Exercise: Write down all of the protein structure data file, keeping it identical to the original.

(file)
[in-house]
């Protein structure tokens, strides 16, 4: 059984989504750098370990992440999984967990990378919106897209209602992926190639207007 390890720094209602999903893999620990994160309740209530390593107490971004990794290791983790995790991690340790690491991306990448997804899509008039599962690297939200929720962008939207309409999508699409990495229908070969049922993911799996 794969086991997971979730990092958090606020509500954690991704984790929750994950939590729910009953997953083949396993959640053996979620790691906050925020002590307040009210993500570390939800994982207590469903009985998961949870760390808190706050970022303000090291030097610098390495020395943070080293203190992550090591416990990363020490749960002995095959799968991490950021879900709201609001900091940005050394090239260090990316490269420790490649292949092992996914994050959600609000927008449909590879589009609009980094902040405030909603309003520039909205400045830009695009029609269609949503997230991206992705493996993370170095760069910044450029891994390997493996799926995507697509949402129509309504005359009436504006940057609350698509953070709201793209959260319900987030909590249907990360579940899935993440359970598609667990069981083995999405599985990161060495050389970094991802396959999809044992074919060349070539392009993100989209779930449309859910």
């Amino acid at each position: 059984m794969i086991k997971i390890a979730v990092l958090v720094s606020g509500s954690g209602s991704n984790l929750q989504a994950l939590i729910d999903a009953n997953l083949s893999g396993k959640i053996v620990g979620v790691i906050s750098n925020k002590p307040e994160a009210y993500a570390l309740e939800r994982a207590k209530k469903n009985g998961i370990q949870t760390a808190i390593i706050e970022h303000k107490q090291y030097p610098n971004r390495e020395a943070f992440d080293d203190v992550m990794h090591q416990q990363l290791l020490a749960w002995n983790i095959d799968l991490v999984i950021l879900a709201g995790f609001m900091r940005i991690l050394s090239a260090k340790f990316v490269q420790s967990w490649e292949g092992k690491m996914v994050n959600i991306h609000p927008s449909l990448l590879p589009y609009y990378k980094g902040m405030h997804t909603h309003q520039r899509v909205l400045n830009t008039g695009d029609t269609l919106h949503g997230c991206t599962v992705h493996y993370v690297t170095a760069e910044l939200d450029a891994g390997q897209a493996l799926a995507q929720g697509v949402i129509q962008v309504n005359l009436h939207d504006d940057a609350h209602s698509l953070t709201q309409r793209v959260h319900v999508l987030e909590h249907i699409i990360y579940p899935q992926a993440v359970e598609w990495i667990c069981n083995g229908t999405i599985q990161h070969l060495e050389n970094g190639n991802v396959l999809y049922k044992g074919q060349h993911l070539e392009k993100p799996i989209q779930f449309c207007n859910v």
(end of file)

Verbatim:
[in-house]
């Protein structure tokens, strides 16, 4: 059984989504750098370990992440999984967990990378919106897209209602992926190639207007 390890720094209602999903893999620990994160309740209530390593107490971004990794290791983790995790991690340790690491991306990448997804899509008039599962690297939200929720962008939207309409999508699409990495229908070969049922993911799996 794969086991997971979730990092958090606020509500954690991704984790929750994950939590729910009953997953083949396993959640053996979620790691906050925020002590307040009210993500570390939800994982207590469903009985998961949870760390808190706050970022303000090291030097610098390495020395943070080293203190992550090591416990990363020490749960002995095959799968991490950021879900709201609001900091940005050394090239260090990316490269420790490649292949092992996914994050959600609000927008449909590879589009609009980094902040405030909603309003520039909205400045830009695009029609269609949503997230991206992705493996993370170095760069910044450029891994390997493996799926995507697509949402129509309504005359009436504006940057609350698509953070709201793209959260319900987030909590249907990360579940899935993440359970598609667990069981083995999405599985990161060495050389970094991802396959999809044992074919060349070539392009993100989209779930449309859910």
């Amino acid at each position: 059984m794969i086991k997971i390890a979730v990092l958090v720094s606020g509500s954690g209602s991704n984790l929750q989504a994950l939590i729910d999903a009953n997953l083949s893999g396993k959640i053996v620990g979620v790691i906050s750098n925020k002590p307040e994160a009210y993500a570390l309740e939800r994982a207590k209530k469903n009985g998961i370990q949870t760390a808190i390593i706050e970022h303000k107490q090291y030097p610098n971004r390495e020395a943070f992440d080293d203190v992550m990794h090591q416990q990363l290791l020490a749960w002995n983790i095959d799968l991490v999984i950021l879900a709201g995790f609001m900091r940005i991690l050394s090239a260090k340790f990316v490269q420790s967990w490649e292949g092992k690491m996914v994050n959600i991306h609000p927008s449909l990448l590879p589009y609009y990378k980094g902040m405030h997804t909603h309003q520039r899509v909205l400045n830009t008039g695009d029609t269609l919106h949503g997230c991206t599962v992705h493996y993370v690297t170095a760069e910044l939200d450029a891994g390997q897209a493996l799926a995507q929720g697509v949402i129509q962008v309504n005359l009436h939207d504006d940057a609350h209602s698509l953070t709201q309409r793209v959260h319900v999508l987030e909590h249907i699409i990360y579940p899935q992926a993440v359970e598609w990495i667990c069981n083995g229908t999405i599985q990161h070969l060495e050389n970094g190639n991802v396959l999809y049922k044992g074919q060349h993911l070539e392009k993100p799996i989209q779930f449309c207007n859910v």